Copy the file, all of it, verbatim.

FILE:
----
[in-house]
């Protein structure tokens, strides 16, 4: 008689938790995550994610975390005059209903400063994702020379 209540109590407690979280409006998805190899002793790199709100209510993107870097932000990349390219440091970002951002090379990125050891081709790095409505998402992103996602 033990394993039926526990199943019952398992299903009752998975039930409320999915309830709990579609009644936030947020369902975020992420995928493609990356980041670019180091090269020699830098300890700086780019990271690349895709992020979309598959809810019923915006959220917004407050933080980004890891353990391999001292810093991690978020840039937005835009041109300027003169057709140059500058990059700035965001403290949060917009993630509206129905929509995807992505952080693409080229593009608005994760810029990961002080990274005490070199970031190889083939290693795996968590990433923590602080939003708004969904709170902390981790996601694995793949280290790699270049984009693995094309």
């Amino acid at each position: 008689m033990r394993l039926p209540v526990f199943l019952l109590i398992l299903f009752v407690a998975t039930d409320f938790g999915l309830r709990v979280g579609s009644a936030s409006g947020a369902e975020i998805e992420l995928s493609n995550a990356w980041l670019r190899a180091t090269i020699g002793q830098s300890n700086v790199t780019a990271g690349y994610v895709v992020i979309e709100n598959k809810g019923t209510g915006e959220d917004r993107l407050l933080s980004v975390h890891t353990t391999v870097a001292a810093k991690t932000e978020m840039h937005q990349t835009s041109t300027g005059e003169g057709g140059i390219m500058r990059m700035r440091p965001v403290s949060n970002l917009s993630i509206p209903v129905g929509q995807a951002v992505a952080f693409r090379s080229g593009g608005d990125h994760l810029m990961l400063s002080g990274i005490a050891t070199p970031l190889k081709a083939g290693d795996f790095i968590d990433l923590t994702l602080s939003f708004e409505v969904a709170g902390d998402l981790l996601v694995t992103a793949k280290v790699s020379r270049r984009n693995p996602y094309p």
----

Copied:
[in-house]
């Protein structure tokens, strides 16, 4: 008689938790995550994610975390005059209903400063994702020379 209540109590407690979280409006998805190899002793790199709100209510993107870097932000990349390219440091970002951002090379990125050891081709790095409505998402992103996602 033990394993039926526990199943019952398992299903009752998975039930409320999915309830709990579609009644936030947020369902975020992420995928493609990356980041670019180091090269020699830098300890700086780019990271690349895709992020979309598959809810019923915006959220917004407050933080980004890891353990391999001292810093991690978020840039937005835009041109300027003169057709140059500058990059700035965001403290949060917009993630509206129905929509995807992505952080693409080229593009608005994760810029990961002080990274005490070199970031190889083939290693795996968590990433923590602080939003708004969904709170902390981790996601694995793949280290790699270049984009693995094309």
């Amino acid at each position: 008689m033990r394993l039926p209540v526990f199943l019952l109590i398992l299903f009752v407690a998975t039930d409320f938790g999915l309830r709990v979280g579609s009644a936030s409006g947020a369902e975020i998805e992420l995928s493609n995550a990356w980041l670019r190899a180091t090269i020699g002793q830098s300890n700086v790199t780019a990271g690349y994610v895709v992020i979309e709100n598959k809810g019923t209510g915006e959220d917004r993107l407050l933080s980004v975390h890891t353990t391999v870097a001292a810093k991690t932000e978020m840039h937005q990349t835009s041109t300027g005059e003169g057709g140059i390219m500058r990059m700035r440091p965001v403290s949060n970002l917009s993630i509206p209903v129905g929509q995807a951002v992505a952080f693409r090379s080229g593009g608005d990125h994760l810029m990961l400063s002080g990274i005490a050891t070199p970031l190889k081709a083939g290693d795996f790095i968590d990433l923590t994702l602080s939003f708004e409505v969904a709170g902390d998402l981790l996601v694995t992103a793949k280290v790699s020379r270049r984009n693995p996602y094309p």